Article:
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Last updateWed, 04 Dec 2019 3pm

News

Will Fall Break Remain a Four Day Weekend?

For the first time, students are able to enjoy a two day fall break, just six weeks into the semester. 

Marcie Licker, sophomore said, “It was just really nice to have those couple of extra days relaxing at home, rather than be forced off campus for just a weekend, after our classes.”

A break like this is possible to happen again, but there are a few terms that have to be met.

“We can’t have a four day fall break every calendar year, but on the years where the calendar allows us the flexibility to have that fourth day I would say we should have four days,” said Vice President of Student Services, Mary Ann Nagy.

President of Student Government Association, Oscar Sanchez, felt the four day break was much better than just having Friday off plus the weekend.

“I think having two days off came at the perfect time,” said Sanchez.  “It makes much more sense than just having one day because then people feel like they’re just moving out for a weekend.”

The University has a very unique calendar situation, so a four day break is not possible every year. “Unlike other Universities, we can’t begin until after labor day because about 1,000 undergrads live in off-campus apartments, houses, and condos and most don’t get into those places until Labor Day,” Nagy said. “If we started classes the week before, how would you go to class for a week without a place to live if you weren’t within a commuting distance?”

According to Nagy, if Labor Day fell anywhere between September 1 to 4, then a four day break is possible. If it fell on September 6 or later, then fall break can only be three days and not four. September 5 is sort of the middle ground and could either be a three day or four day break.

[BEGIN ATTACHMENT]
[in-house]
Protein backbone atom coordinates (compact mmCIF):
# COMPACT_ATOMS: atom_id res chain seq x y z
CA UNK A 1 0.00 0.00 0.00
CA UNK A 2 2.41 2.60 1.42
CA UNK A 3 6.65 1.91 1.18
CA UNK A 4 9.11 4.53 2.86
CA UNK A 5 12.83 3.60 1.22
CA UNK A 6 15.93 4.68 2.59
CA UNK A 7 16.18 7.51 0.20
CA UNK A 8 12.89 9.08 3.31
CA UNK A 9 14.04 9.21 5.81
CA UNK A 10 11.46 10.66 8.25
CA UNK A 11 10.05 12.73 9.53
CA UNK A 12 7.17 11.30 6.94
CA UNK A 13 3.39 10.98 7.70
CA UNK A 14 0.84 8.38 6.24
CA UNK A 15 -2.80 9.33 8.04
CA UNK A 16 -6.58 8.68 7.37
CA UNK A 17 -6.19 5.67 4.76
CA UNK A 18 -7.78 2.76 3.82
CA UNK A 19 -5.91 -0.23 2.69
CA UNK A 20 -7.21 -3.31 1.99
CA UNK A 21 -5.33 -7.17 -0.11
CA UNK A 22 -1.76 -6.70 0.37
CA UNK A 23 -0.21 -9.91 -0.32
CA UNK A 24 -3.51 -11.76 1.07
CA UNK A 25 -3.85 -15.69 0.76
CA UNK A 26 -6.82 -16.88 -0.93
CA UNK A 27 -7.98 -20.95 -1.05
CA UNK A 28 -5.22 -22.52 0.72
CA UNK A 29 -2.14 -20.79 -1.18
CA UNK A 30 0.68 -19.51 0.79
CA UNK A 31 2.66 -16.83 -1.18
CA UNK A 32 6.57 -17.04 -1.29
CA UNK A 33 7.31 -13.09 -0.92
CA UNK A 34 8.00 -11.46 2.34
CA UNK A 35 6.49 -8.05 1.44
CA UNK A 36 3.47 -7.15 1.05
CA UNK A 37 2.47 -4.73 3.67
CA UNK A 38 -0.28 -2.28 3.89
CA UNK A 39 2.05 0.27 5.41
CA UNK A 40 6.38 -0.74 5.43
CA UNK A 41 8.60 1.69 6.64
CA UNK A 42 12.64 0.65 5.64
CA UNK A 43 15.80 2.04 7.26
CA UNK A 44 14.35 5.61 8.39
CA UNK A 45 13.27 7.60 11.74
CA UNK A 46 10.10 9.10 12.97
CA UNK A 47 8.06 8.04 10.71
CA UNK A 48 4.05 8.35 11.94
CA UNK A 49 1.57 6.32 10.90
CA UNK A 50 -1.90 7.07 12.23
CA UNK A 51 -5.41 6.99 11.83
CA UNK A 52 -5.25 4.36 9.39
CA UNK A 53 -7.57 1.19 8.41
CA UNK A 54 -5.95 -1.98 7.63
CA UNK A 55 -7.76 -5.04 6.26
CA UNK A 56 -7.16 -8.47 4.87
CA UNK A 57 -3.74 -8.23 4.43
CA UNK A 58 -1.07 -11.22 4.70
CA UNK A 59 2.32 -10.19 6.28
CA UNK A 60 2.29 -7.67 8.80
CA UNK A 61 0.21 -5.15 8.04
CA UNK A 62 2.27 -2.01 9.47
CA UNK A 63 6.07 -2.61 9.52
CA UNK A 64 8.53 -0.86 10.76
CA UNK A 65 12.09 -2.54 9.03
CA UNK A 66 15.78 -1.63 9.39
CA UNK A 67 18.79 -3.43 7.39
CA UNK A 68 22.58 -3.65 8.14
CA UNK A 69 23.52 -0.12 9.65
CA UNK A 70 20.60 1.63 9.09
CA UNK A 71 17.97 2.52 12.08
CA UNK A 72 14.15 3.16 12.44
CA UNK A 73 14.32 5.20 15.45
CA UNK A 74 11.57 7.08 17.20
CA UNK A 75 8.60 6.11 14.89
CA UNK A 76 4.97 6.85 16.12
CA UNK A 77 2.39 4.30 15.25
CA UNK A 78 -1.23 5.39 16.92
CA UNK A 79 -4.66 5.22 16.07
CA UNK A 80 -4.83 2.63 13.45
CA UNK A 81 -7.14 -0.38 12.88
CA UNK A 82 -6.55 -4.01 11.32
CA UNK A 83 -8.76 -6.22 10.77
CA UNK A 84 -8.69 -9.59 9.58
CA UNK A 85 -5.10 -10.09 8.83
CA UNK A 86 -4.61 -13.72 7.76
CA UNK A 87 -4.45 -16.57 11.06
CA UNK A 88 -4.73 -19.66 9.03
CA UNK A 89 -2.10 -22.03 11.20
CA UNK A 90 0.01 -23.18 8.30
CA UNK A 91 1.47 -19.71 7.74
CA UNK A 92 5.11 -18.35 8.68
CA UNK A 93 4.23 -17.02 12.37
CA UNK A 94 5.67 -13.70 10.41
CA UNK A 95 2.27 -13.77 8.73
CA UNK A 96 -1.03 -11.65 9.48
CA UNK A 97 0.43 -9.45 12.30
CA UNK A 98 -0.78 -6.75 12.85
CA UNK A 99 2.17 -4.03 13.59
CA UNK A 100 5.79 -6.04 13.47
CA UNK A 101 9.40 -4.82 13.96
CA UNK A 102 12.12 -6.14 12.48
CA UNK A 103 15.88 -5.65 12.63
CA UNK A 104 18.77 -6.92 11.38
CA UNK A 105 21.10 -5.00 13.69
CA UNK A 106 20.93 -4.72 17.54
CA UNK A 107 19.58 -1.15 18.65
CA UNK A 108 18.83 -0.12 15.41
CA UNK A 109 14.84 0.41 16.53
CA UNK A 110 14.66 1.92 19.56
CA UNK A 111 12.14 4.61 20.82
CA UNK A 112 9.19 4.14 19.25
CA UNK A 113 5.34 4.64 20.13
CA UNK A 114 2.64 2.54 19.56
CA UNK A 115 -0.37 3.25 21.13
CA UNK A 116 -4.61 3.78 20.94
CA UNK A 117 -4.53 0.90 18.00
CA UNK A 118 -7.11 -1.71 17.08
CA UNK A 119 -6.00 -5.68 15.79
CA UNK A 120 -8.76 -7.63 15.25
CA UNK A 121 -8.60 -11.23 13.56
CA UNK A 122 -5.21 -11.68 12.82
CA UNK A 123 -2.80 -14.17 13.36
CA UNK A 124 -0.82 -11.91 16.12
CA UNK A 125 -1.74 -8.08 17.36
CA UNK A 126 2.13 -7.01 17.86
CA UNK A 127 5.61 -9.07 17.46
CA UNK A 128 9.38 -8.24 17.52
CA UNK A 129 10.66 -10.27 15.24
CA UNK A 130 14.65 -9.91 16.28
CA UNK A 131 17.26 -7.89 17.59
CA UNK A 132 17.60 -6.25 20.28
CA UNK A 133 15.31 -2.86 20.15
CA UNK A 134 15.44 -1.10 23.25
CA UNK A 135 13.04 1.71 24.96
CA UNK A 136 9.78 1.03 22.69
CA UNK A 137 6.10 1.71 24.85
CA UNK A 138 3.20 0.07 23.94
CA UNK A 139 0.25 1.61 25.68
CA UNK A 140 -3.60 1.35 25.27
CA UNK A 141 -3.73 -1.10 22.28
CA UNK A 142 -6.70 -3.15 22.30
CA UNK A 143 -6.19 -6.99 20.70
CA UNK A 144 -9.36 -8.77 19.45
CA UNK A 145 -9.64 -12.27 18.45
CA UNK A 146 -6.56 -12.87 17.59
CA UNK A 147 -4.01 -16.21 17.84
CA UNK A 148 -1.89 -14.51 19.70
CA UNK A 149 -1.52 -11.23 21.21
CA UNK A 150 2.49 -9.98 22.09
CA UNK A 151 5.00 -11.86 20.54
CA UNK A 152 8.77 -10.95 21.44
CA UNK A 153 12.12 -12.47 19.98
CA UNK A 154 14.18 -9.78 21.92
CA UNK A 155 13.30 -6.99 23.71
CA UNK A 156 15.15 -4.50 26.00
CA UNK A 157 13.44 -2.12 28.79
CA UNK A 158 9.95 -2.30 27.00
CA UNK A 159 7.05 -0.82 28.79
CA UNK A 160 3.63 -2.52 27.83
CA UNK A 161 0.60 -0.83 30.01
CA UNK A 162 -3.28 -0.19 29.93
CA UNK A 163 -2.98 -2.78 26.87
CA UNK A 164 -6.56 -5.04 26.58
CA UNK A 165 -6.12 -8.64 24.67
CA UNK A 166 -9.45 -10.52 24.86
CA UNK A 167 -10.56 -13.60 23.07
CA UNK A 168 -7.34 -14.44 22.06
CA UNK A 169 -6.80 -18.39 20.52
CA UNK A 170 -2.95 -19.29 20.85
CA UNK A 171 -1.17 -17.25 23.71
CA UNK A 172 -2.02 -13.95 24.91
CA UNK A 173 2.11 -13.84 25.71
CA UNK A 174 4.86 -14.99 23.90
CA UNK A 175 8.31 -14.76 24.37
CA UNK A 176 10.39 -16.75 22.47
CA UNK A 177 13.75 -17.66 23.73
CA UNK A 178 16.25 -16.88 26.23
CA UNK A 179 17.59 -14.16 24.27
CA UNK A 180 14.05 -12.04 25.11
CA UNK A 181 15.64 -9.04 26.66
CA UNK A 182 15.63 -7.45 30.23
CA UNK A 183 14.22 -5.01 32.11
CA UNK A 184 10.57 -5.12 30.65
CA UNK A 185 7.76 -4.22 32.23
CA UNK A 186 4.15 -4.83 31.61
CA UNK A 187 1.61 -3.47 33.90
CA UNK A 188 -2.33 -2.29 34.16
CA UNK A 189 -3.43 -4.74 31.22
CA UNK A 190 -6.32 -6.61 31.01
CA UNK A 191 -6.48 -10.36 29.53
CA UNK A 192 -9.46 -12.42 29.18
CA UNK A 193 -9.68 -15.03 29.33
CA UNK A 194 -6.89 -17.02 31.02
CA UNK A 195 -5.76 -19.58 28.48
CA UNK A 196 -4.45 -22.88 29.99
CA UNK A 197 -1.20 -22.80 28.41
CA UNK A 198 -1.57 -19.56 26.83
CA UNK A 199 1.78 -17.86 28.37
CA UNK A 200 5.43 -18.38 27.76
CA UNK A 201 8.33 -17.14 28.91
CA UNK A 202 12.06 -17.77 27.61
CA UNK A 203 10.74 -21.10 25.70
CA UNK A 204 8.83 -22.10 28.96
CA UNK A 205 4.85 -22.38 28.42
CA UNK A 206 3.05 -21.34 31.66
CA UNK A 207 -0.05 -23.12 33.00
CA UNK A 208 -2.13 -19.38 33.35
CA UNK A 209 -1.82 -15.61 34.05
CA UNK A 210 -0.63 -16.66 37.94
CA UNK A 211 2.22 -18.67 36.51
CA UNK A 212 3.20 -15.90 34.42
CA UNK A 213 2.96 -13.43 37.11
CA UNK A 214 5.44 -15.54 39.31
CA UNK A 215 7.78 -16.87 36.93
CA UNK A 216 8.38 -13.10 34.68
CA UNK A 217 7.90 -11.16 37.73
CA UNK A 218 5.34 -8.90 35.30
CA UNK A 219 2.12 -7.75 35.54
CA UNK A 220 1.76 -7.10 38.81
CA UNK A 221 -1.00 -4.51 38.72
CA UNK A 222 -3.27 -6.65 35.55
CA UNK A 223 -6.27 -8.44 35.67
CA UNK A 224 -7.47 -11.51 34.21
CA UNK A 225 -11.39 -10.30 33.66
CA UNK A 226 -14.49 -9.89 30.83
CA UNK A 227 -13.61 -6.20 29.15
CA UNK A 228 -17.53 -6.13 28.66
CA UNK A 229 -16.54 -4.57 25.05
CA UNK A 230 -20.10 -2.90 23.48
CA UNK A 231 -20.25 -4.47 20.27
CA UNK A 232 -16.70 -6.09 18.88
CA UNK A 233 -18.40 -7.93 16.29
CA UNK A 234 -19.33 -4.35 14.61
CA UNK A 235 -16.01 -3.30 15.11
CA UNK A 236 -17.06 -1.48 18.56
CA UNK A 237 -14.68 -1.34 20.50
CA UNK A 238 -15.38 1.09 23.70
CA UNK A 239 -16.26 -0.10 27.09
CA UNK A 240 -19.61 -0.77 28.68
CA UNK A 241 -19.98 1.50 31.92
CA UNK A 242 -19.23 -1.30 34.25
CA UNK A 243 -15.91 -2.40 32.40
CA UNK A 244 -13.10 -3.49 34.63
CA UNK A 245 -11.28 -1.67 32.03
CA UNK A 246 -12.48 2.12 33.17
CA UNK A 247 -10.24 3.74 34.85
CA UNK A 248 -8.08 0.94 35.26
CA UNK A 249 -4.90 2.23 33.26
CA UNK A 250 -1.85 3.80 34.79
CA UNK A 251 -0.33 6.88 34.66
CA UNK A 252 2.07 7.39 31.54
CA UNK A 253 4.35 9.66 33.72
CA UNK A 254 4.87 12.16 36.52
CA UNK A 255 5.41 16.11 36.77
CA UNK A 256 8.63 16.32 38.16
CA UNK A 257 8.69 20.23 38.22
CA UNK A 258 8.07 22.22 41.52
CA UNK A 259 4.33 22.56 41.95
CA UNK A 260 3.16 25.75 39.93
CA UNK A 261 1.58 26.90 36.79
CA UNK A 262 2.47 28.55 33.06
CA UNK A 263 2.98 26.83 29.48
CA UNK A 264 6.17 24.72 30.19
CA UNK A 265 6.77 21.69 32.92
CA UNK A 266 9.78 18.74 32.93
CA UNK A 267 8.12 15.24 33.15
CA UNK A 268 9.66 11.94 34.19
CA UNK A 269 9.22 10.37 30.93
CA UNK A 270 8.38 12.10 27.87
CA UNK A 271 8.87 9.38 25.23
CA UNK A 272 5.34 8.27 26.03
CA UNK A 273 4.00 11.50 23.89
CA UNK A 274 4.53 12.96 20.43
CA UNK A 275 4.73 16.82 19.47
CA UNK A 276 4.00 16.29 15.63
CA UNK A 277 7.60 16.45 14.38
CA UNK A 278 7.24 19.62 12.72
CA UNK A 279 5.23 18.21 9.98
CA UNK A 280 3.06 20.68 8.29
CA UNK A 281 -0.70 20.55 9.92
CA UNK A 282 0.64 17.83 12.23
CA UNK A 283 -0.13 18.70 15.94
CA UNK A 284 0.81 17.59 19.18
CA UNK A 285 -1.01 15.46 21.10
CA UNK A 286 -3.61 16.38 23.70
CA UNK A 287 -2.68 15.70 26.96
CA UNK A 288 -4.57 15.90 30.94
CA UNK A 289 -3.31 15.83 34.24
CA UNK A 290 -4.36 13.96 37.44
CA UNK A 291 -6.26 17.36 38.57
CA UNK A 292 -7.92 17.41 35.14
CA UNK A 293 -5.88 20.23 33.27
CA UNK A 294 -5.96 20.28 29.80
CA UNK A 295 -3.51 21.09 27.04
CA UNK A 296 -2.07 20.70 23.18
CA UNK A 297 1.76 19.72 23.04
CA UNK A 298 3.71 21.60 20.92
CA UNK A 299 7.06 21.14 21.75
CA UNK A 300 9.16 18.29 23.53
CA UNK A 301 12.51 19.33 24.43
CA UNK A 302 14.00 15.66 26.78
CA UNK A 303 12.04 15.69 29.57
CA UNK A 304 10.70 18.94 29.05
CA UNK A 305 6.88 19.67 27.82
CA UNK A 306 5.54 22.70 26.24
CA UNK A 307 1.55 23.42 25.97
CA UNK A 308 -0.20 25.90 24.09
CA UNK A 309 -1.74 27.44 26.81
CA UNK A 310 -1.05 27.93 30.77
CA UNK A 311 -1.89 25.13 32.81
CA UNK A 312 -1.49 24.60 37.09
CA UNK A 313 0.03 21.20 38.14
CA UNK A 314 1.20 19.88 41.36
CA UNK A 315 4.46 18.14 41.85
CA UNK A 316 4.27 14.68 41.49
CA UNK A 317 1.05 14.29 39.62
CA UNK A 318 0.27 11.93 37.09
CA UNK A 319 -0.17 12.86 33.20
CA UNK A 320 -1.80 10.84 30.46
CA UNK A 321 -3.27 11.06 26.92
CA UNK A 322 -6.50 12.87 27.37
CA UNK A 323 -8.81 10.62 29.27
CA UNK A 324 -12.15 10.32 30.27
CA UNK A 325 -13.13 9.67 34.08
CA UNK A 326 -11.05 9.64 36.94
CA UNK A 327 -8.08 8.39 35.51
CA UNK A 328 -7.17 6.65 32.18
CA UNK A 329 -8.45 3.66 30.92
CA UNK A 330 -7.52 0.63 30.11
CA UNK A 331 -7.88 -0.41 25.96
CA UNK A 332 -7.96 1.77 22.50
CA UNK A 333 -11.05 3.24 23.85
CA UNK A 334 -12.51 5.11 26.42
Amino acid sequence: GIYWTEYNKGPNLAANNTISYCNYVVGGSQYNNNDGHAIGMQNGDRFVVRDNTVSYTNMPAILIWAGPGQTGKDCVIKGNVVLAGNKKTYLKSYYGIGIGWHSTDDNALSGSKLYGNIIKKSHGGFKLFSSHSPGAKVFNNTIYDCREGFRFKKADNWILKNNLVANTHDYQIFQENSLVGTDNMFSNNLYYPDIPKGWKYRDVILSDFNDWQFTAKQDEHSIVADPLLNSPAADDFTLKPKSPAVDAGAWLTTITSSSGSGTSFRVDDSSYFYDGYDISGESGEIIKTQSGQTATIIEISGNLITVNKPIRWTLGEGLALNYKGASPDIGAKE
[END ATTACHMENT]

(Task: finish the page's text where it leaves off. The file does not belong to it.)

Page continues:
Although many students enjoyed having a four day break, a few felt it would have been nice to have the break and for the resident halls to remain open.

“I think it’s a nice break from classes, but I wish it was just a day or two with no class where you could still stay on campus,” said sophomore Kyle Walter.

Nagy explained the reason for students having to leave campus was to break a pattern. “To date 15 students have been transported to the hospital because of overuse of alcohol to the point where they were medically compromised and that’s not good,” Nagy said. “It is dangerously close to us having lost a student or two.”

According to Nagy, the break is meant for people to be able to go home for a couple of days, catch up on sleep, and come back for another six weeks until it is time for Thanksgiving break.

“We think it helps to break some of those patterns a little bit because you get to go home for a couple days to catch up on sleep and come back and go for another six weeks and have another break,” Nagy said.

If students were unable to go home over this break, they were permitted to fill out paper work requesting to remain on campus. Nagy said no one who turned in paperwork before the deadline was declined. The reason the system is this way is because the administration thinks it is good for students to go home and take a break.

For those who remained behind, the University was able to accommodate meals for residential students on Thursday, Friday and Saturday. The dining hall was open for breakfast and lunch between 10 am and 2 pm and for dinner between 4 pm and 7 pm and the hours returned to normal on Sunday.

Nagy added that it is thanks to this break that the University is able to do extra, especially in terms of dining. “By not having to feed 1,600 people for four days and only a couple of hundred we can get extra things like late night breakfast, where anybody is welcome to walk in the door and eat,” Nagy said.

This year’s spring commencement is later in May, but this is not because of the added day to fall break. Nagy said it is due to the Martin Luther King holiday falling on January 21 this year. The federal government says in order for a semester to count and for students to get federal financial aid, loans etc., and the semester has to encompass 15 weeks. This year, 15 weeks from January 21 is the week of May 22, which is why graduation is later than usual.

The administration is constantly discussing issues like this and it will soon be determined if there will indeed be another four day fall break next year. “This is only the second year and a task force was just announced to look at the academic calendar and schedule and the break will be part of the conversation,” Nagy said. “If it works and they decide they want to keep it, that’s great and if they want to go back to no break, then that’s fine with me, too.”

Contact Information

CAMPUS LOCATION
The Outlook
Jules L. Plangere Jr. Center for Communication
and Instructional Technology (CCIT)
Room 260, 2nd floor

MAILING ADDRESS
The Outlook
Monmouth University
400 Cedar Ave, West Long Branch, New Jersey
07764

Phone: (732) 571-3481 | Fax: (732) 263-5151
Email: outlook@monmouth.edu